The Garden Patch: Cool weather delays Kansas gardens – Osage County Online | Osage County News

The Garden Patch: Cool weather delays Kansas gardens

stevehallerSteve Haller, of Osage City, a K-State Research and Extension Master Gardener, plans to write a regular column for Osage County News during the growing season. The Garden Patch will feature gardening ideas and tips for gardeners in northeast Kansas. In his words: “I am not a horticulturist. By education I am an economist. By experience, I am a marketing guru from a local to an international scale. Gardening was taught to me by my grandfather and my Mom, and I’ve been doing it since World War II was going on.”

Well, hello and happy June to all of you!

It’s almost past time to think about putting in a garden for this spring and summer – but not quite. As cool as this spring has been almost anything can still be planted, just make certain it gets plenty of water and sun.

In our garden we have potatoes, sweet corn, onions (half have been harvested), tomatoes, carrots, beets, peas, peppers, beans (both pole and bush) and a few other odds and ends. Oh, did I mention peas? We have lottsa peas!

This year we’re going to plant birdhouse gourds in with the sweet corn to help deter ‘coons, and I have a local barber shop saving human hair for me to use for the same reason. Raccoons don’t like to be around things they might get tangled up in and human hair carries a scent that naturally repels them.

I forgot to mention lettuce in my garden list above – we’ve had two cuttings already! If you plant pole beans, plant your lettuce underneath them to give it shade and keep it cooler. You’ll harvest a lot longer, the beans don’t care and you’re using space that would otherwise be wasted.

What to use for poles for pole beans? I use bamboo that I grow – it can be reused for several years and works as an excellent support for the beans.

Don’t have any bamboo? You can grow it for next year and I might just give you some for this year. If you order some to plant, make certain it is hardy bamboo. A lot of the seed catalogs have it and some of the local nurseries may stock it. Give it a thought.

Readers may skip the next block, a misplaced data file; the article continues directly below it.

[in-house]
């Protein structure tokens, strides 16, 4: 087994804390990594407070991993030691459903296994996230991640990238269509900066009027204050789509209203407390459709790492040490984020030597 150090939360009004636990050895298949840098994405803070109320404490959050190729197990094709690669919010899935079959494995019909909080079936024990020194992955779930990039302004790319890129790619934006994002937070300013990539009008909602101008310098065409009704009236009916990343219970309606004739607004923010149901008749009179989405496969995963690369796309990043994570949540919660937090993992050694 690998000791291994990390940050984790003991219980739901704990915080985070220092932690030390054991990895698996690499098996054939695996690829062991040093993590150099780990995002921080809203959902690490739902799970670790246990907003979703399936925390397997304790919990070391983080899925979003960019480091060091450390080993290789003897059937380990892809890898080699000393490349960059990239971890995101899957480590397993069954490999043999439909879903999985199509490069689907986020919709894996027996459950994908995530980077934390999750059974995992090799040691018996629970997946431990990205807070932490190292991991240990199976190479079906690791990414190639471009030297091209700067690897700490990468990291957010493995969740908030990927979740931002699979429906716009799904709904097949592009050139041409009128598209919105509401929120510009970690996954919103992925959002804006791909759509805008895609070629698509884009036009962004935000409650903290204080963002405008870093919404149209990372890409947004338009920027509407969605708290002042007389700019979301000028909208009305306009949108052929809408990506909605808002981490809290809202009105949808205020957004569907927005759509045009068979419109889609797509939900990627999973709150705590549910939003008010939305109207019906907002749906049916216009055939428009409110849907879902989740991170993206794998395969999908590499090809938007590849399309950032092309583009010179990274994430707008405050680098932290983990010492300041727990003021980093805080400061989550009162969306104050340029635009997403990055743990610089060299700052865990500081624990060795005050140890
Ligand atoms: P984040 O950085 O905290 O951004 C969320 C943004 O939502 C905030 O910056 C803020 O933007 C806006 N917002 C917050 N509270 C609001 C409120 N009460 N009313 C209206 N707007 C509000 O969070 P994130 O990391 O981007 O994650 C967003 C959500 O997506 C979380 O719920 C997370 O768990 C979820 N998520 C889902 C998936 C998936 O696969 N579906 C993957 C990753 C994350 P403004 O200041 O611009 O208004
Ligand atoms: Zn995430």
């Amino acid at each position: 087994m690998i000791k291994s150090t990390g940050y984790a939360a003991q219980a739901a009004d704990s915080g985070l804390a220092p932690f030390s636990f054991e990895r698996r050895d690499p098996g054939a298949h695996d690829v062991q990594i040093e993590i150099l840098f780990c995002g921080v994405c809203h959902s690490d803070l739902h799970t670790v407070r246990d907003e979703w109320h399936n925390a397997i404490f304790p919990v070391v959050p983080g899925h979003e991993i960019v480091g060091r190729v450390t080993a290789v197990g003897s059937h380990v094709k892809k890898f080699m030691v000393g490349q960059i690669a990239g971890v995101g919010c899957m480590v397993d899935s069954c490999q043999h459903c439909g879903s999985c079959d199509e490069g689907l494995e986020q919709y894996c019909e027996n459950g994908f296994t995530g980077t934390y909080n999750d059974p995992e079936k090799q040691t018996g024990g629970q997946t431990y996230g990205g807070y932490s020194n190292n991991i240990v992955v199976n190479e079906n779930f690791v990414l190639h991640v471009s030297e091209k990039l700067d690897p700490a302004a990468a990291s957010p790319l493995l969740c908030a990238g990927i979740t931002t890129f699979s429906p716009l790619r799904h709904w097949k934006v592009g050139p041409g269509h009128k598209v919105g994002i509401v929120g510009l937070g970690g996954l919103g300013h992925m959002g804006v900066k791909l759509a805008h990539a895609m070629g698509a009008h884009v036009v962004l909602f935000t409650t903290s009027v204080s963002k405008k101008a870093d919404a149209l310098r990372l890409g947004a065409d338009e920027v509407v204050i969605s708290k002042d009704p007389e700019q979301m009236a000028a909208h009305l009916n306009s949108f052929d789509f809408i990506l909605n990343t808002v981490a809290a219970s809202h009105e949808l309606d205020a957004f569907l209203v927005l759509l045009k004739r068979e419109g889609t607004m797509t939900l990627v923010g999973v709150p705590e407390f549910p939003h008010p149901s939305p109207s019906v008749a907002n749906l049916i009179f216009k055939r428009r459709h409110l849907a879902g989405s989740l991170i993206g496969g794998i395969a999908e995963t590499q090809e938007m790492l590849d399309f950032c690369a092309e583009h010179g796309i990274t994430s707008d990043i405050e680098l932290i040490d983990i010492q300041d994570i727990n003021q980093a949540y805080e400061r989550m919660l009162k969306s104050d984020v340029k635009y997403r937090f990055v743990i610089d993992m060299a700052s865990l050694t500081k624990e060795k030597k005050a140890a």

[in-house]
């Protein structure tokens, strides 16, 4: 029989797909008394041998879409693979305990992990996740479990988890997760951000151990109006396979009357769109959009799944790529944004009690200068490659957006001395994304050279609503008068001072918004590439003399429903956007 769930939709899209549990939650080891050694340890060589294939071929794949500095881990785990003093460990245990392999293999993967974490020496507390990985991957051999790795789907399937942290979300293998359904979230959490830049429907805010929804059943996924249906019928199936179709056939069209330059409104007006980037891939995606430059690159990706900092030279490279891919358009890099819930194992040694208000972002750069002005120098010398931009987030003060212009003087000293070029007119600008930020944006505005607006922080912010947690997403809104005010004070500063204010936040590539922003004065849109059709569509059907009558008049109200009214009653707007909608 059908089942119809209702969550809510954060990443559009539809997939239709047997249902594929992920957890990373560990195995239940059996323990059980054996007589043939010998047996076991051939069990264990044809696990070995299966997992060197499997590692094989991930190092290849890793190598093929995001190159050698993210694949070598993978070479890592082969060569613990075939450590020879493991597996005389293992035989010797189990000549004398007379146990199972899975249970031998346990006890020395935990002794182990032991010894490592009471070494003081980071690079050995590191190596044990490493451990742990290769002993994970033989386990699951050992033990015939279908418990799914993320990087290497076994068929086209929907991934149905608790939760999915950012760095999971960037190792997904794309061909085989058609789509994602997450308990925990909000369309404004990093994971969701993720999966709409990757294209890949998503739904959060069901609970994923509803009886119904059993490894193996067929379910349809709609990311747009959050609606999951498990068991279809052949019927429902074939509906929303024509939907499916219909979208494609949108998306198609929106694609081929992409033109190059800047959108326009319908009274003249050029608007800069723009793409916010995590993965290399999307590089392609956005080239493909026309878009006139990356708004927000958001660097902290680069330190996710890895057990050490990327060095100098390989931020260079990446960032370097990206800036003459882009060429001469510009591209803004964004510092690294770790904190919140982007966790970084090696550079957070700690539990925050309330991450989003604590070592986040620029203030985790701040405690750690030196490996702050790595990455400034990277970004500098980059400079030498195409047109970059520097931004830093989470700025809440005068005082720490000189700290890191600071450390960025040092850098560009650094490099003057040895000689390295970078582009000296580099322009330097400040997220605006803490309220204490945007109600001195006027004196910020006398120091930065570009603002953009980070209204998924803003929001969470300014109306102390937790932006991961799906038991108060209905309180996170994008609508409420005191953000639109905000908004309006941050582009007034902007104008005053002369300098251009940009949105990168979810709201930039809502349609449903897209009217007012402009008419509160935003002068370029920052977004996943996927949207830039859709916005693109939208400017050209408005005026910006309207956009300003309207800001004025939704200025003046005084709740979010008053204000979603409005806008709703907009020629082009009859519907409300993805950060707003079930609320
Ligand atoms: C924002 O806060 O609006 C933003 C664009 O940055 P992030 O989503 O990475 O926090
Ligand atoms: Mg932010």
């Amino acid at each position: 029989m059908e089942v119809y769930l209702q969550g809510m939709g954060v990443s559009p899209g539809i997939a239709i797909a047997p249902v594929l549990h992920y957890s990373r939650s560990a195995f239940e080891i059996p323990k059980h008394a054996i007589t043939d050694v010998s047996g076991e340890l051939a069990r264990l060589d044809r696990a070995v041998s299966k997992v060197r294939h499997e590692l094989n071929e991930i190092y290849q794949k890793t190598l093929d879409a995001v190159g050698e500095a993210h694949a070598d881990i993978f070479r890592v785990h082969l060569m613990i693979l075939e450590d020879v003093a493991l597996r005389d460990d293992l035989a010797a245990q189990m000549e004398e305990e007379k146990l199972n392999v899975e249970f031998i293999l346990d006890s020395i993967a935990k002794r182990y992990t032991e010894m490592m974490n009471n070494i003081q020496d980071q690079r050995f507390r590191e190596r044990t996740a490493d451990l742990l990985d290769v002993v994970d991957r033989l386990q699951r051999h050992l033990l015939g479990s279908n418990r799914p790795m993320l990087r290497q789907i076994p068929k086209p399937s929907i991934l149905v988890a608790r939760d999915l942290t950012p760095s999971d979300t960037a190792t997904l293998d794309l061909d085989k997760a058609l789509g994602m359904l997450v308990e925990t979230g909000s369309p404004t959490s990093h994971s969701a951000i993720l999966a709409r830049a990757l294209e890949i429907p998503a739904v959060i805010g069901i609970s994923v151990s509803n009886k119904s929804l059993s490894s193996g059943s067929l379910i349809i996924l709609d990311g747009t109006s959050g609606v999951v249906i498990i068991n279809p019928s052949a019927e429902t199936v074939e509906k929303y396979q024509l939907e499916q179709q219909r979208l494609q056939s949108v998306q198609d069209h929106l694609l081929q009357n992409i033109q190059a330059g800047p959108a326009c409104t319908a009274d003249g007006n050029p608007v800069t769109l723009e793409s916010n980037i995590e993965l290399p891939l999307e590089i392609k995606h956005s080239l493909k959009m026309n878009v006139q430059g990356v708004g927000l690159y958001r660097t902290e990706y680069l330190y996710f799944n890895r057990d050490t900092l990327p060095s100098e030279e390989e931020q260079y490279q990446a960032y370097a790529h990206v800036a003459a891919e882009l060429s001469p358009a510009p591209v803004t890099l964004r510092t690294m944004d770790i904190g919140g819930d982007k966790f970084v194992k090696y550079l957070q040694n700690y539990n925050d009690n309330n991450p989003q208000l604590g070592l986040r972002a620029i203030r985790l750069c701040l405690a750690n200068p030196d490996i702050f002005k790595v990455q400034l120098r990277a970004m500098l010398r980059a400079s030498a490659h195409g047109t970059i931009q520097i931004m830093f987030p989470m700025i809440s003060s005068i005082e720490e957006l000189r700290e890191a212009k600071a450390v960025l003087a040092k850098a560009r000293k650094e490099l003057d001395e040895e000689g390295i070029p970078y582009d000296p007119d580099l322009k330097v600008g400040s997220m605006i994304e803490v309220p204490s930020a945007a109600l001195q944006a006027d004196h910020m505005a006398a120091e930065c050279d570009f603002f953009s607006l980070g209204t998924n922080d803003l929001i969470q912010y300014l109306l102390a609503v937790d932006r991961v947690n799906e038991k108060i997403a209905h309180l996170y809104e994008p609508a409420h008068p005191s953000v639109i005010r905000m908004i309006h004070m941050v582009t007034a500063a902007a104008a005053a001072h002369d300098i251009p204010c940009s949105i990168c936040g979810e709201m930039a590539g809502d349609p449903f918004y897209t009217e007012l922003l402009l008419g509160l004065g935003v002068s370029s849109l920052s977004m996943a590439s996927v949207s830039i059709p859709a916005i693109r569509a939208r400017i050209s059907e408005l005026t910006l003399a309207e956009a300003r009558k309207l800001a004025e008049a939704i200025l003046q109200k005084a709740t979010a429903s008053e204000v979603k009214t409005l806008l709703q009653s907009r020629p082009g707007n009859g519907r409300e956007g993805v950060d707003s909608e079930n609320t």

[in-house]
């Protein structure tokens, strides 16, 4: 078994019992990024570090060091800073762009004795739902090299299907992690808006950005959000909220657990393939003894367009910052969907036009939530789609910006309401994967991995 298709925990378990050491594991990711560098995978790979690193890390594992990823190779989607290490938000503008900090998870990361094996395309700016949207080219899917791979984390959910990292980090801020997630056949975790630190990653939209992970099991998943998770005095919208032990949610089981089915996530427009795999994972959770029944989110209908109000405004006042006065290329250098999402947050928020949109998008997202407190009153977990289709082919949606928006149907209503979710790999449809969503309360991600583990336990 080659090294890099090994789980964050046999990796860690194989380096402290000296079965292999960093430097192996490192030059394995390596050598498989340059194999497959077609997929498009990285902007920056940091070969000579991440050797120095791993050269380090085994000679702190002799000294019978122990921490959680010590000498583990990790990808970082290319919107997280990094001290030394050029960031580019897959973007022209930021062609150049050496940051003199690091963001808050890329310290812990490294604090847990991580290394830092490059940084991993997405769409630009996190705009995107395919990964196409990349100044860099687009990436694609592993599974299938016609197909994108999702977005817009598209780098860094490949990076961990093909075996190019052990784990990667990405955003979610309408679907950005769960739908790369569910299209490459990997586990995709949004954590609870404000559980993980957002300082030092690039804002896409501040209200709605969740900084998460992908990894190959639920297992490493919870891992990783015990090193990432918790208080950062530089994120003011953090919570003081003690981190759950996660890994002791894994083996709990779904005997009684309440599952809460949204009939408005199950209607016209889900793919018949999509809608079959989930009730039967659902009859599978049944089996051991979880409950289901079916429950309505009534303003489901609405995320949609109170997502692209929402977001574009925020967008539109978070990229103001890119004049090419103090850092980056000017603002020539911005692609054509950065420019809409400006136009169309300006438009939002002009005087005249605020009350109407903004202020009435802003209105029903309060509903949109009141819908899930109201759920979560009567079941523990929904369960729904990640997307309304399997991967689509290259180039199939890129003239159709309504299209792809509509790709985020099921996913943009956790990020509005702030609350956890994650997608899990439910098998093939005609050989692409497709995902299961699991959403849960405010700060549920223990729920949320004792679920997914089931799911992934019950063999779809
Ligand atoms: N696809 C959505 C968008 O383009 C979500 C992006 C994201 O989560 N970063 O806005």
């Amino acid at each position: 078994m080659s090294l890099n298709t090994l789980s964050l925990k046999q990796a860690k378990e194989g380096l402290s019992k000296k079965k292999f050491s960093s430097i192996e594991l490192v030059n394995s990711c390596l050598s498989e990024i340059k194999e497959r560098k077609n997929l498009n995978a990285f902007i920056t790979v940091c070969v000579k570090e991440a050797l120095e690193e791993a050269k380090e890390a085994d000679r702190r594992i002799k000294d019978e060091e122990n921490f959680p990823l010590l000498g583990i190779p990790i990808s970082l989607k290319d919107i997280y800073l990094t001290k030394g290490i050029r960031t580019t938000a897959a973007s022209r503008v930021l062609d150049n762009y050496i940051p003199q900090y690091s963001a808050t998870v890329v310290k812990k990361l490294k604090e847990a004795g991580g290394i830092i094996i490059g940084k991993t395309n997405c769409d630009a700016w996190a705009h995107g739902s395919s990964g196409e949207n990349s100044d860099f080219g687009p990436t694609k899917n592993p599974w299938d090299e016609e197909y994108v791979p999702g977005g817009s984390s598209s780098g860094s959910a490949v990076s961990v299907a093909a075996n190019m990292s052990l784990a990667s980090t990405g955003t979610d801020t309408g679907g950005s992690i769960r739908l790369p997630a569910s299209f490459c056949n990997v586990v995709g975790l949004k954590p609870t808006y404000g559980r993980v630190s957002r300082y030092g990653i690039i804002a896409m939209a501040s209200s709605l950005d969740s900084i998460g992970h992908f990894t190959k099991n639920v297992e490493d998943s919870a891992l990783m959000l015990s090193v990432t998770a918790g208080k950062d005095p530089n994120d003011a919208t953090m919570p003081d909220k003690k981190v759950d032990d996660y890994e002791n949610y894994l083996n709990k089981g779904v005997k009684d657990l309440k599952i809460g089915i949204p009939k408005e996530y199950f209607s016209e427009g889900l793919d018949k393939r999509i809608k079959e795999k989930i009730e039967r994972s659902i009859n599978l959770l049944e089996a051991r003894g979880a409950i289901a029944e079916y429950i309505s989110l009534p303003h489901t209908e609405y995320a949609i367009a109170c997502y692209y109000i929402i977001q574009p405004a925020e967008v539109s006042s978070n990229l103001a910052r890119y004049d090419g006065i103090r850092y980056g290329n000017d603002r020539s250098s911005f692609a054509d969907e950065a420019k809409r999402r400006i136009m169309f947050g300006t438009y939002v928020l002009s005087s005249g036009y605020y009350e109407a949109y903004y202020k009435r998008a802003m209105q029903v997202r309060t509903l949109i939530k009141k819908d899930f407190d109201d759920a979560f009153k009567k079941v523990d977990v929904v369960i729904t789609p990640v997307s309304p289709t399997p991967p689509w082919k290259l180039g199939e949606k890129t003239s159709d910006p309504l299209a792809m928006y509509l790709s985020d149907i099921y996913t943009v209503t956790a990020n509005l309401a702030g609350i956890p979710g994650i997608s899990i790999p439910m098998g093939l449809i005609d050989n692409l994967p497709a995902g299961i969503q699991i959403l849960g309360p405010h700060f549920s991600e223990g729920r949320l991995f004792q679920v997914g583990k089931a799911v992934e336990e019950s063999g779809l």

As some of you may already know, I’m a strong advocate of raised bed gardening. Granted, raised beds may have to be watered a little more frequently, but it doesn’t take much water and it all goes straight to the roots where it’s needed. The old saying is “grow the roots; the rest of the plant will take care of itself!”

Raised beds are a little more work the first year you have them, but the effort drops considerably from there on. Yours truly has nine raised beds and never has to plant one of his feet in any of them. All work can be done outside the bed and you don’t compact the soil with your feet. They are also quite attractive.

All but one of my raised beds are four feet by eight feet in size. The four-foot width is easy to plant, cultivate, water and harvest. All but one are constructed with landscape timbers, which will last for several years. Beware of heavily treated lumber as it may leach chemicals into the growing area and adversely affect your crops.

Rows in your raised beds are best planted across the garden (short way) as they are easier to care for. The exception to this might be sweet corn or potatoes. Rows can be much closer together and therefore more crop in less space … that did it, didn’t it? Now you’re ready to try it! Let me know if I can help. No, I won’t do the work, but I’ll give you all the advice you can handle.

Sweet corn planted? I thought mine was doing great until I drove by a garden today where it’s over a foot tall. Sometimes gardening is like fishing; the first liar doesn’t have a chance!

If anyone has an interest in the K-State Master Gardener program, let me know. There will be classes this fall – one day per week for about eight or nine weeks. Then you’ll have to put in so many hours per year (it’s not bad) to keep your status.

This year and next year I’m working with a group of students on growing gardens and selling the produce at a farmers market, and working with a group of senior citizens and others on a community garden. This is fun, interesting, challenging work and I enjoy every second of it! If you want to join me, let me know.

If you have questions I can help you with, please let me know. If I don’t have the answer I can get it from K-State.

‘Til next time!

Steve can be contacted at [email protected], or leave questions or comments below.

Hint: If anyone is looking for a fun read, look into Green Prints – The Weeder’s Digest. Contact them at GreenPrints, P.O. Box 1355, Fairview, NC 28730, call 800-569-0602 or go to I enjoy this publication and you might enjoy it, also.

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